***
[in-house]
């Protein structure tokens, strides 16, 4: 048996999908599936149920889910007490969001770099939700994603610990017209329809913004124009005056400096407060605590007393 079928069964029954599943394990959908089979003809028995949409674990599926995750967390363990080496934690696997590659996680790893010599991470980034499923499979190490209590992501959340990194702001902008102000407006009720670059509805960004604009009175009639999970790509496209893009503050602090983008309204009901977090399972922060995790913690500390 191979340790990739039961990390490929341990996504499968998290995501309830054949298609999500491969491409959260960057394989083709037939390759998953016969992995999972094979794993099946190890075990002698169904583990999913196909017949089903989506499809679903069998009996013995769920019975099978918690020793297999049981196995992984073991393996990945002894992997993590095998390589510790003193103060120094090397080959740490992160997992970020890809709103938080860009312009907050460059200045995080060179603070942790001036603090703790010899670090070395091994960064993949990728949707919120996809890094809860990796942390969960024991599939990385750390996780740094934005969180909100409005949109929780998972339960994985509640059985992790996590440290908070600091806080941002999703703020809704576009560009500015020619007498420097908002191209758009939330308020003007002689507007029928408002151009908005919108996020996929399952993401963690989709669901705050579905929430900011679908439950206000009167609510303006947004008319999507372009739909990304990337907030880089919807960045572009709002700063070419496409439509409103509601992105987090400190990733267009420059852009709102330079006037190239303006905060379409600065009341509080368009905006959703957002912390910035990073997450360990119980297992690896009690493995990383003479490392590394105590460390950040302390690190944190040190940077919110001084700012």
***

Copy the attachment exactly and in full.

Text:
[in-house]
């Protein structure tokens, strides 16, 4: 048996999908599936149920889910007490969001770099939700994603610990017209329809913004124009005056400096407060605590007393 079928069964029954599943394990959908089979003809028995949409674990599926995750967390363990080496934690696997590659996680790893010599991470980034499923499979190490209590992501959340990194702001902008102000407006009720670059509805960004604009009175009639999970790509496209893009503050602090983008309204009901977090399972922060995790913690500390 191979340790990739039961990390490929341990996504499968998290995501309830054949298609999500491969491409959260960057394989083709037939390759998953016969992995999972094979794993099946190890075990002698169904583990999913196909017949089903989506499809679903069998009996013995769920019975099978918690020793297999049981196995992984073991393996990945002894992997993590095998390589510790003193103060120094090397080959740490992160997992970020890809709103938080860009312009907050460059200045995080060179603070942790001036603090703790010899670090070395091994960064993949990728949707919120996809890094809860990796942390969960024991599939990385750390996780740094934005969180909100409005949109929780998972339960994985509640059985992790996590440290908070600091806080941002999703703020809704576009560009500015020619007498420097908002191209758009939330308020003007002689507007029928408002151009908005919108996020996929399952993401963690989709669901705050579905929430900011679908439950206000009167609510303006947004008319999507372009739909990304990337907030880089919807960045572009709002700063070419496409439509409103509601992105987090400190990733267009420059852009709102330079006037190239303006905060379409600065009341509080368009905006959703957002912390910035990073997450360990119980297992690896009690493995990383003479490392590394105590460390950040302390690190944190040190940077919110001084700012």